Data was extracted from hospital notes

Secondary outcome measures

1. Onset of labour
2. Mode of birth
3. Adherence to Trust guidance
4. Sweeps offered but declined
5. Location of the sweep (community or hospital)
6. Reason if sweeping was abandoned

Data was extracted from hospital notes

Overall trial start date

01/01/2012

Overall trial end date

01/12/2014

Reason abandoned

Eligibility

Participant inclusion criteria

1. Community midwifery teams were included in Trusts/ Units where membrane sweeping was felt not to be done according to NICE and Trust Guidance
2. Eligible women included all those who gave birth over 39+3 weeks at BWNFT or BHH within the study period (March to November 2012). Women were included who gave birth after 39+3 weeks (rather than over 40 weeks) as it is plausible that women were not swept on exactly the correct day (i.e. 40 or 41 weeks), so a sweep from 39+4 to 40+3 was considered a sweep at 40 weeks, and 40+4 to 41+3 was considered a sweep at 41 weeks

Participant type

Health professional

Age group

Adult

Gender

Female

Target number of participants

10 community teams. 2,787 women were included in the analysis (1,420 women before training and 1,367 after).

Participant exclusion criteria

1. Community midwifery teams already undertaking membrane sweeping or women who were not eligible for membrane sweeping
2. Women were excluded if they were from outside the area or had an elective CS.

Recruitment start date

05/03/2012

Recruitment end date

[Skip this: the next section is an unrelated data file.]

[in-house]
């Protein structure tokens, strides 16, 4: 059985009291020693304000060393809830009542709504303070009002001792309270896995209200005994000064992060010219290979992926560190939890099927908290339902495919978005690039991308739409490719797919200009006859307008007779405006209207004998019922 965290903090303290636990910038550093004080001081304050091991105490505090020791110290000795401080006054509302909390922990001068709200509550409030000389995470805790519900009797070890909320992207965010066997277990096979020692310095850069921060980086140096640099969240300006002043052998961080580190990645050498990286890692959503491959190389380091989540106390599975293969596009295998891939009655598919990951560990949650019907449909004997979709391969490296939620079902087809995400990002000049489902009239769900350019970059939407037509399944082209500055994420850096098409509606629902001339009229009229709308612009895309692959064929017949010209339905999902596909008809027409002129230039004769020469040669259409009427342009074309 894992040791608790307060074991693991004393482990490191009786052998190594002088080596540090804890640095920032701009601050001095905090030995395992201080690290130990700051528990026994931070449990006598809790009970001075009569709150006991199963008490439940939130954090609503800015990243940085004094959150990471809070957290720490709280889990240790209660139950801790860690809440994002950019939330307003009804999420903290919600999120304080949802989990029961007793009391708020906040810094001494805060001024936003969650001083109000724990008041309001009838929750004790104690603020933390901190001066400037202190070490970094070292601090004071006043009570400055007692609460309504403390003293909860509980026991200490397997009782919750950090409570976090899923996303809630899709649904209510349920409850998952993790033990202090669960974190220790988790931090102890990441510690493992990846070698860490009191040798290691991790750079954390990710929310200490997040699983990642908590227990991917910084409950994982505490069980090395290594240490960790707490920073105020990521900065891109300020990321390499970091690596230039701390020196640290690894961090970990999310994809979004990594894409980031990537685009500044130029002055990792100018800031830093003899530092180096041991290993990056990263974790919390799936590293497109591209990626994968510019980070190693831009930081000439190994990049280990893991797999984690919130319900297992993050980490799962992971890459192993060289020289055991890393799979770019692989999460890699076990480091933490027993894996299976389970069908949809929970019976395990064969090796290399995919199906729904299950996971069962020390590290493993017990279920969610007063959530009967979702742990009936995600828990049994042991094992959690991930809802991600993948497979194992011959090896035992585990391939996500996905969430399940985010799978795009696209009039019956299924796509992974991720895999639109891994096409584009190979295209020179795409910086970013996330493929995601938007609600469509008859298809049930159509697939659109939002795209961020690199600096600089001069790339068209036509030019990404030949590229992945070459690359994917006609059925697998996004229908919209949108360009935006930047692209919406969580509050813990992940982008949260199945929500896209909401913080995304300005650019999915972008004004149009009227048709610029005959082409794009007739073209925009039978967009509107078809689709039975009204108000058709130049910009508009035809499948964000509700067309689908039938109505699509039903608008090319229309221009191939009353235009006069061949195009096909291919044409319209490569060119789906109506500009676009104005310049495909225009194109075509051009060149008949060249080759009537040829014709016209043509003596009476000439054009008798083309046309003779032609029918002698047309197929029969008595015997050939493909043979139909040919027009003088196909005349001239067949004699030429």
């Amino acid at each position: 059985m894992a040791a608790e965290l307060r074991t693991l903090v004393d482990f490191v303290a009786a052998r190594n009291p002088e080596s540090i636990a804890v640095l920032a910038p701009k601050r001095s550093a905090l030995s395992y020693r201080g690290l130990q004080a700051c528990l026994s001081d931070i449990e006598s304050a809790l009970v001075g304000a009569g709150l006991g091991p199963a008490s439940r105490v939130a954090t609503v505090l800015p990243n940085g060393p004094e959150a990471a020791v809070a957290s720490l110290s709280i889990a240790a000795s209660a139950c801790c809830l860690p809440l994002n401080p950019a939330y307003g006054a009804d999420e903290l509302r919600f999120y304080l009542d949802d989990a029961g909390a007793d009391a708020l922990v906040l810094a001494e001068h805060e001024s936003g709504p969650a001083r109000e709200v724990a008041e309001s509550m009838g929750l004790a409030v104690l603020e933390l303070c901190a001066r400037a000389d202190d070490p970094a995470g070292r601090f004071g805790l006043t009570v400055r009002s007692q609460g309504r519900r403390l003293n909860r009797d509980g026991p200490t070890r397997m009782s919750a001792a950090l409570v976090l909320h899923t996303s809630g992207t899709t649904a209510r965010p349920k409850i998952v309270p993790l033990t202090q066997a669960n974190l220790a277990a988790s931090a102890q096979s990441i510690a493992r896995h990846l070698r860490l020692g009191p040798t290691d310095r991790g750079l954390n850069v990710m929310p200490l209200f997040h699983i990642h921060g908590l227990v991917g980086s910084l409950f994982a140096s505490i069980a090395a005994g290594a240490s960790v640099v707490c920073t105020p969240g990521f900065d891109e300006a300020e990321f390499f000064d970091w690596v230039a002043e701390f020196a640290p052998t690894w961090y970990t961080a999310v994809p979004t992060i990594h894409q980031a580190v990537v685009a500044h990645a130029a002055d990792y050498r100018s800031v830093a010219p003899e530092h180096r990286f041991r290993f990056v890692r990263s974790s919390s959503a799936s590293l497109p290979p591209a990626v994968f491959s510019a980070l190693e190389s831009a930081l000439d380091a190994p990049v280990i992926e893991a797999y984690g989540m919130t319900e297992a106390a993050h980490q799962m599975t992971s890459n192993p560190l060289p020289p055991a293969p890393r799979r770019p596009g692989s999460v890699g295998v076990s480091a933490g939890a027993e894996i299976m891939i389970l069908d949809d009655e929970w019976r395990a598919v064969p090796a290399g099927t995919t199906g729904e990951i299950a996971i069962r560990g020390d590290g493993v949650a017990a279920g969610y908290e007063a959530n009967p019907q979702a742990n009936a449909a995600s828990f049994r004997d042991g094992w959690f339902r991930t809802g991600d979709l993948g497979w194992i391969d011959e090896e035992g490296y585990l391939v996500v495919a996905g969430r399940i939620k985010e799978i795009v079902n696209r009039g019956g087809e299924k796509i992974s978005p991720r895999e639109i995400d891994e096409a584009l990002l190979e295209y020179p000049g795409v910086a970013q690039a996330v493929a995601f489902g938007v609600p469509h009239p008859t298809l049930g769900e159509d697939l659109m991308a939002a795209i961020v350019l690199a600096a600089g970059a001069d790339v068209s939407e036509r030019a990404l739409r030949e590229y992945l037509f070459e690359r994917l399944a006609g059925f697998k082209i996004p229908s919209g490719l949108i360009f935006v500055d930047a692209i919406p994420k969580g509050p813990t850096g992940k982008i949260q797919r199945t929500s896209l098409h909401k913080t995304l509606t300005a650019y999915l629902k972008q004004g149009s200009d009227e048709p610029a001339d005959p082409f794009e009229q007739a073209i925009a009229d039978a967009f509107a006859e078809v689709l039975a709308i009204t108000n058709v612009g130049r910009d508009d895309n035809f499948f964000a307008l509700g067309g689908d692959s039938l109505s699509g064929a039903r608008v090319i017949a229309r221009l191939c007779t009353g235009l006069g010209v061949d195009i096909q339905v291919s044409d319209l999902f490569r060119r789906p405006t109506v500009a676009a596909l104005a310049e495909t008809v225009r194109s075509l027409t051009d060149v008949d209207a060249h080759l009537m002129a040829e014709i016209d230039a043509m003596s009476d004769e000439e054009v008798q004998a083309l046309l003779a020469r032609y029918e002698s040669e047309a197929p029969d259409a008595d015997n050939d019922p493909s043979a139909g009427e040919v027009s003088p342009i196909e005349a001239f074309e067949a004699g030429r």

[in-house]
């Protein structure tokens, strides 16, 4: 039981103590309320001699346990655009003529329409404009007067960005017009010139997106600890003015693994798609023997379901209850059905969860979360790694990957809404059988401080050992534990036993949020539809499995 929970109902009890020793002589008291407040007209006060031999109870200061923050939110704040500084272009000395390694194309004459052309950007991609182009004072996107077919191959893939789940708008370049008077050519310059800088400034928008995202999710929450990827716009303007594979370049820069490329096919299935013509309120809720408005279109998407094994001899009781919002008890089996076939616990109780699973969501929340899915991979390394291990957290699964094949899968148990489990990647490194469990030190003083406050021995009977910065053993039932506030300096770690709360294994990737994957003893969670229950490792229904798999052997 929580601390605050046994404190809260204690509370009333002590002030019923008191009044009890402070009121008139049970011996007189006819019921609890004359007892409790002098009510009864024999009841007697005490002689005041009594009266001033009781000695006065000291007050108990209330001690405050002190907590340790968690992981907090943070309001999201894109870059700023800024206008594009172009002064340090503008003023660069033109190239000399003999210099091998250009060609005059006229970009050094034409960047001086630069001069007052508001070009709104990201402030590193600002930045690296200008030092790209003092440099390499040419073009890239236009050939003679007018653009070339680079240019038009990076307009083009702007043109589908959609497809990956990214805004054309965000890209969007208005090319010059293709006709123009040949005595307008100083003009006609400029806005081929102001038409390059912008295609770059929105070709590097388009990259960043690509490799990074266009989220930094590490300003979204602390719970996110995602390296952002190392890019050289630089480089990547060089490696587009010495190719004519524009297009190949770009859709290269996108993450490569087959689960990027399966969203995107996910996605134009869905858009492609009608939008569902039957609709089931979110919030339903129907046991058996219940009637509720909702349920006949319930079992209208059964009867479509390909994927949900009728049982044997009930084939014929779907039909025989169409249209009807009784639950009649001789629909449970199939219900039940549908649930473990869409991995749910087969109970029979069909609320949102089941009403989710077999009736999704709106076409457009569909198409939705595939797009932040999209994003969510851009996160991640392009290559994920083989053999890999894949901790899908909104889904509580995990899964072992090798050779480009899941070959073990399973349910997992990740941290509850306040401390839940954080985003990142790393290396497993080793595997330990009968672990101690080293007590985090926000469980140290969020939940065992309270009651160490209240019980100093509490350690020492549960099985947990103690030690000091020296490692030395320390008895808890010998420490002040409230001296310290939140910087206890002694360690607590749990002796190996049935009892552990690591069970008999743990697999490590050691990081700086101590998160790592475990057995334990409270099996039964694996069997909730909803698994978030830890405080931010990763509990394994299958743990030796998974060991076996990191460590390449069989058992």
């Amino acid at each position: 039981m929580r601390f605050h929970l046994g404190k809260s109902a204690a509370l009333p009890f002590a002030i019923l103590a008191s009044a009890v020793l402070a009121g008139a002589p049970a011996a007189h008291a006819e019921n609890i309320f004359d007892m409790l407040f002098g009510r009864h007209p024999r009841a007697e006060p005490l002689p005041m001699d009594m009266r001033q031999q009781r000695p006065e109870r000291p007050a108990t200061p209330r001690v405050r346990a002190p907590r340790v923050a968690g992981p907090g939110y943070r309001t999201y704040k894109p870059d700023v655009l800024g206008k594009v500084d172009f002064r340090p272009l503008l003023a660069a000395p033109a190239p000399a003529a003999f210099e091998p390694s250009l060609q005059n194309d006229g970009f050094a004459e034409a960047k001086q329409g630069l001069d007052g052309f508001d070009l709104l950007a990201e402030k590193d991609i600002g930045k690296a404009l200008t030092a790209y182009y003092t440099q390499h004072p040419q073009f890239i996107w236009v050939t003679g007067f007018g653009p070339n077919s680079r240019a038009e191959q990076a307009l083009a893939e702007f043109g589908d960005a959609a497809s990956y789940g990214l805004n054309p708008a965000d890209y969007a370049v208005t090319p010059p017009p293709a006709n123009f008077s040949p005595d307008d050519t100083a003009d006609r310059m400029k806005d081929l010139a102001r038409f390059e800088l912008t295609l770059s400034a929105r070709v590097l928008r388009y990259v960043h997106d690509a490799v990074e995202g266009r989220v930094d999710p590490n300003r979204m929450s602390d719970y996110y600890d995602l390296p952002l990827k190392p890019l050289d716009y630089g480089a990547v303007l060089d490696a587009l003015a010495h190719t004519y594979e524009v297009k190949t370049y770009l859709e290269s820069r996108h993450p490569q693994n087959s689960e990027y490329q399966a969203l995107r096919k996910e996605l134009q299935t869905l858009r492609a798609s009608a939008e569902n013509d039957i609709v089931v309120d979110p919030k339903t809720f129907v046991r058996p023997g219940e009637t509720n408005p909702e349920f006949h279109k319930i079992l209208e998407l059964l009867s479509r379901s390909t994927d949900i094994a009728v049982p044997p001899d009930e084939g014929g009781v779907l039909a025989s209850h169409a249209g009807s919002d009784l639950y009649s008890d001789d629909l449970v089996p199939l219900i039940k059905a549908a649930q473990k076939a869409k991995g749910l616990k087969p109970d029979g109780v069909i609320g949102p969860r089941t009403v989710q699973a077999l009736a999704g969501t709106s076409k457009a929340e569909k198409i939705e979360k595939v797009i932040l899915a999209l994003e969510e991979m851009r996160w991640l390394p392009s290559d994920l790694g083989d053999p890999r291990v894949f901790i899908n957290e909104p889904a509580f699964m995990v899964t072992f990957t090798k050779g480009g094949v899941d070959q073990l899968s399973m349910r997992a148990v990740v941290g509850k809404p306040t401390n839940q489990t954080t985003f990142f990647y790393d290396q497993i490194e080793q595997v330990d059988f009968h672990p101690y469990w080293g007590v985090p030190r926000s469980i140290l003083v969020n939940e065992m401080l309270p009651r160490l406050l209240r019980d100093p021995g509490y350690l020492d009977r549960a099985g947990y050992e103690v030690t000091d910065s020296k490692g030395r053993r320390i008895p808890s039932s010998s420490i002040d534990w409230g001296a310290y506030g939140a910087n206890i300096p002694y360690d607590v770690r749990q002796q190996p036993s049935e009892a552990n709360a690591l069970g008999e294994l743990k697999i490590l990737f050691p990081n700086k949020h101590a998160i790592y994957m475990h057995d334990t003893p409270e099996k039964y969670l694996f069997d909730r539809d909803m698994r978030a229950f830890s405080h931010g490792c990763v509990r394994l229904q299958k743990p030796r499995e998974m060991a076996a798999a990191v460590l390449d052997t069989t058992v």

26/11/2012

Locations

Countries of recruitment

United Kingdom

Trial participating centre

Birmingham Womens NHS Foundation Trust
Mindelsohn Way
Birmingham
B15 2TG
United Kingdom

Trial participating centre

Birmingham Heartlands Hospital
Bordesley Green E
Birmingham
B9 5SS
United Kingdom

Sponsor information

Organisation

Birmingham Women's NHS Foundation Trust

Sponsor details

Mindelsohn Way
Birmingham
B15 2TG
United Kingdom

Sponsor type

Hospital/treatment centre

Website

Funders

Funder type

Government

Funder name

National Institute for Health Research

Alternative name(s)

NIHR

Funding Body Type

government organisation

Funding Body Subtype

Federal/National Government

Location

United Kingdom

Results and Publications

Publication and dissemination plan

Our intention is to publish in peer-reviewed scientific journals

Intention to publish date

19/08/2017

Participant level data

Not expected to be available

Results - basic reporting

Publication summary

Publication citations

Additional files

Editorial Notes